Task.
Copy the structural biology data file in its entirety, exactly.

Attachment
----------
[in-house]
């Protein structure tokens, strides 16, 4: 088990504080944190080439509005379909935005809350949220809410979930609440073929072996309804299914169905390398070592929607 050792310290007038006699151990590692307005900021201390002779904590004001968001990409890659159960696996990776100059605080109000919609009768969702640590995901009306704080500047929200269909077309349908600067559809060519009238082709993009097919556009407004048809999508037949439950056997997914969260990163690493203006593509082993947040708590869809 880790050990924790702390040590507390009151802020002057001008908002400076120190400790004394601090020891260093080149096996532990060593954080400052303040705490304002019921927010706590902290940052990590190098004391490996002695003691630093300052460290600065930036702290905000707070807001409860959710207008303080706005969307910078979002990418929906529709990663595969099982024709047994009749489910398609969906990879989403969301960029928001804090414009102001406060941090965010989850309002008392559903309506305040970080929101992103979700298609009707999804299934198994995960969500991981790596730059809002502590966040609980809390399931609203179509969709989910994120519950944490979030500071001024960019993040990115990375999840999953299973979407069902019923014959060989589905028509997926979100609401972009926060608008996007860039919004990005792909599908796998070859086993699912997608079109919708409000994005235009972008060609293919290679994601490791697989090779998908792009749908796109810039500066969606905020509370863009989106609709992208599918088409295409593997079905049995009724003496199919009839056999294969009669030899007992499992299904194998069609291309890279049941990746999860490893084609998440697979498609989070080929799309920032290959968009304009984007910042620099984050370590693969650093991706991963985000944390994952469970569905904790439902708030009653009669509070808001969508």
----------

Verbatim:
[in-house]
């Protein structure tokens, strides 16, 4: 088990504080944190080439509005379909935005809350949220809410979930609440073929072996309804299914169905390398070592929607 050792310290007038006699151990590692307005900021201390002779904590004001968001990409890659159960696996990776100059605080109000919609009768969702640590995901009306704080500047929200269909077309349908600067559809060519009238082709993009097919556009407004048809999508037949439950056997997914969260990163690493203006593509082993947040708590869809 880790050990924790702390040590507390009151802020002057001008908002400076120190400790004394601090020891260093080149096996532990060593954080400052303040705490304002019921927010706590902290940052990590190098004391490996002695003691630093300052460290600065930036702290905000707070807001409860959710207008303080706005969307910078979002990418929906529709990663595969099982024709047994009749489910398609969906990879989403969301960029928001804090414009102001406060941090965010989850309002008392559903309506305040970080929101992103979700298609009707999804299934198994995960969500991981790596730059809002502590966040609980809390399931609203179509969709989910994120519950944490979030500071001024960019993040990115990375999840999953299973979407069902019923014959060989589905028509997926979100609401972009926060608008996007860039919004990005792909599908796998070859086993699912997608079109919708409000994005235009972008060609293919290679994601490791697989090779998908792009749908796109810039500066969606905020509370863009989106609709992208599918088409295409593997079905049995009724003496199919009839056999294969009669030899007992499992299904194998069609291309890279049941990746999860490893084609998440697979498609989070080929799309920032290959968009304009984007910042620099984050370590693969650093991706991963985000944390994952469970569905904790439902708030009653009669509070808001969508």